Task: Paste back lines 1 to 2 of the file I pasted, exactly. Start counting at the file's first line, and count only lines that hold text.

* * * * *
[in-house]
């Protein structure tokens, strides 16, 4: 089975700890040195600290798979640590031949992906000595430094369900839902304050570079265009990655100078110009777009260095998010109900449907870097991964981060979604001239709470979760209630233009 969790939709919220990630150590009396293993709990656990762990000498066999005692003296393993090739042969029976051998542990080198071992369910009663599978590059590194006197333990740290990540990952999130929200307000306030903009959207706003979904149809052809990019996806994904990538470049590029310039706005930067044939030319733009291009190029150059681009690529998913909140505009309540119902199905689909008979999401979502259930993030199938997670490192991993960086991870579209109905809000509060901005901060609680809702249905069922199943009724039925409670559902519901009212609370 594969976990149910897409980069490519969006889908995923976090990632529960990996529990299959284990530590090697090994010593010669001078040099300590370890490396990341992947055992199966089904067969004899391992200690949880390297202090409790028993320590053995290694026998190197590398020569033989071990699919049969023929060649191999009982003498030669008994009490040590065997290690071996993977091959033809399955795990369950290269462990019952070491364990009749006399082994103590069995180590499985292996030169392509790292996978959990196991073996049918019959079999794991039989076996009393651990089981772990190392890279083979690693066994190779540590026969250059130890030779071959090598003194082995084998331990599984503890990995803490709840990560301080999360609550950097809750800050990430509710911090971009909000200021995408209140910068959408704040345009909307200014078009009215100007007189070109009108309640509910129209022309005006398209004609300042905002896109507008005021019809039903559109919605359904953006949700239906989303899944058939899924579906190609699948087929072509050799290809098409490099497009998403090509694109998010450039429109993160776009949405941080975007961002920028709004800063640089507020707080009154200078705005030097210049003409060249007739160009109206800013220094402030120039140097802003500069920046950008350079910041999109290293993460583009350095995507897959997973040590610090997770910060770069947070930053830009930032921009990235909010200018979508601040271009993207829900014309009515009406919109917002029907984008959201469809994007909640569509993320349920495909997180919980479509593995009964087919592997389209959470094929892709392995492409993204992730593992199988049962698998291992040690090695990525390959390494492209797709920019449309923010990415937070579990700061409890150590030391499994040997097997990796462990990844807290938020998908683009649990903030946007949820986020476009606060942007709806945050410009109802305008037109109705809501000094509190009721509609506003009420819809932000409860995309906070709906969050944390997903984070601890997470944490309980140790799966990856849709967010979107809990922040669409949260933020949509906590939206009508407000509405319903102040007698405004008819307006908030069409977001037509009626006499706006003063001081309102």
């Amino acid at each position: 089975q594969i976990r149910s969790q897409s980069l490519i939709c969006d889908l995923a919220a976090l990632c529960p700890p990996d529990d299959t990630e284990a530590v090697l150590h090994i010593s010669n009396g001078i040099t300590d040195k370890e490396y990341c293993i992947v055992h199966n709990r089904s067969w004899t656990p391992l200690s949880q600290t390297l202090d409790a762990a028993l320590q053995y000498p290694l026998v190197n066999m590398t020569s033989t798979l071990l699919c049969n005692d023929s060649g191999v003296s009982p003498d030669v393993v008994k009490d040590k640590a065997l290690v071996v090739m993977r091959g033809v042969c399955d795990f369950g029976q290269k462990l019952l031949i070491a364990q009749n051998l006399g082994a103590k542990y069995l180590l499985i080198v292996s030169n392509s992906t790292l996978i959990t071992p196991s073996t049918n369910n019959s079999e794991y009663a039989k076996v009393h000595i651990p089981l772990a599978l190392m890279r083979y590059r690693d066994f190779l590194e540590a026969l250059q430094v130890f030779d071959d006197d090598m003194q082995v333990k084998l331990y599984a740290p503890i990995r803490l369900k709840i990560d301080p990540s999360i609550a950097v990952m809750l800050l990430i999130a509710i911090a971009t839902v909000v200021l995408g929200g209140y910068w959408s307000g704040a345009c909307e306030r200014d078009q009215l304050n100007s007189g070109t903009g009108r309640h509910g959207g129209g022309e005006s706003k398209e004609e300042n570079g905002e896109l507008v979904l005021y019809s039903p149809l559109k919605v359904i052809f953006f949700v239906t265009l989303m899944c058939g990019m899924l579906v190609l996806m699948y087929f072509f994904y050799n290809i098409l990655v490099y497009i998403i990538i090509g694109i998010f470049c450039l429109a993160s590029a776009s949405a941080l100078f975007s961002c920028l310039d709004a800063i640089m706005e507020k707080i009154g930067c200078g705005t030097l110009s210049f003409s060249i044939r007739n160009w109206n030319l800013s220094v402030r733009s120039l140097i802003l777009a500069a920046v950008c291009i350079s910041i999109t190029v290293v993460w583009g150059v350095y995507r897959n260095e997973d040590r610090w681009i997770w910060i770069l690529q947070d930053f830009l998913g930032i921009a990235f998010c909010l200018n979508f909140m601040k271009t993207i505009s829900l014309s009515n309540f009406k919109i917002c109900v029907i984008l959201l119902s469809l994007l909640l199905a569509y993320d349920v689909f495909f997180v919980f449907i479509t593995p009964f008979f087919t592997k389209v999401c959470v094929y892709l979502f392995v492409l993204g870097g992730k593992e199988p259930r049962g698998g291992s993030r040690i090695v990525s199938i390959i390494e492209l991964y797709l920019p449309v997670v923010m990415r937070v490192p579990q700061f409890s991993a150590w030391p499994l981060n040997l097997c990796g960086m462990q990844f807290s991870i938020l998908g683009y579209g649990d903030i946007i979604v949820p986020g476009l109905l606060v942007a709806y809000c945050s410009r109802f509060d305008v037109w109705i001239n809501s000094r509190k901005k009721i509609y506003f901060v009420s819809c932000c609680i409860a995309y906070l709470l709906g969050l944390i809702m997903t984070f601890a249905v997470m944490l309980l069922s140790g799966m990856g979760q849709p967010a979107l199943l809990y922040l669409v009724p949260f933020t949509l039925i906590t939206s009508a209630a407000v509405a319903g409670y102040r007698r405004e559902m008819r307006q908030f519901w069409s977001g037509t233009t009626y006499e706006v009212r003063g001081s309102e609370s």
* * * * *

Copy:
[in-house]
């Protein structure tokens, strides 16, 4: 089975700890040195600290798979640590031949992906000595430094369900839902304050570079265009990655100078110009777009260095998010109900449907870097991964981060979604001239709470979760209630233009 969790939709919220990630150590009396293993709990656990762990000498066999005692003296393993090739042969029976051998542990080198071992369910009663599978590059590194006197333990740290990540990952999130929200307000306030903009959207706003979904149809052809990019996806994904990538470049590029310039706005930067044939030319733009291009190029150059681009690529998913909140505009309540119902199905689909008979999401979502259930993030199938997670490192991993960086991870579209109905809000509060901005901060609680809702249905069922199943009724039925409670559902519901009212609370 594969976990149910897409980069490519969006889908995923976090990632529960990996529990299959284990530590090697090994010593010669001078040099300590370890490396990341992947055992199966089904067969004899391992200690949880390297202090409790028993320590053995290694026998190197590398020569033989071990699919049969023929060649191999009982003498030669008994009490040590065997290690071996993977091959033809399955795990369950290269462990019952070491364990009749006399082994103590069995180590499985292996030169392509790292996978959990196991073996049918019959079999794991039989076996009393651990089981772990190392890279083979690693066994190779540590026969250059130890030779071959090598003194082995084998331990599984503890990995803490709840990560301080999360609550950097809750800050990430509710911090971009909000200021995408209140910068959408704040345009909307200014078009009215100007007189070109009108309640509910129209022309005006398209004609300042905002896109507008005021019809039903559109919605359904953006949700239906989303899944058939899924579906190609699948087929072509050799290809098409490099497009998403090509694109998010450039429109993160776009949405941080975007961002920028709004800063640089507020707080009154200078705005030097210049003409060249007739160009109206800013220094402030120039140097802003500069920046950008350079910041999109290293993460583009350095995507897959997973040590610090997770910060770069947070930053830009930032921009990235909010200018979508601040271009993207829900014309009515009406919109917002029907984008959201469809994007909640569509993320349920495909997180919980479509593995009964087919592997389209959470094929892709392995492409993204992730593992199988049962698998291992040690090695990525390959390494492209797709920019449309923010990415937070579990700061409890150590030391499994040997097997990796462990990844807290938020998908683009649990903030946007949820986020476009606060942007709806945050410009109802305008037109109705809501000094509190009721509609506003009420819809932000409860995309906070709906969050944390997903984070601890997470944490309980140790799966990856849709967010979107809990922040669409949260933020949509906590939206009508407000509405319903102040007698405004008819307006908030069409977001037509009626006499706006003063001081309102």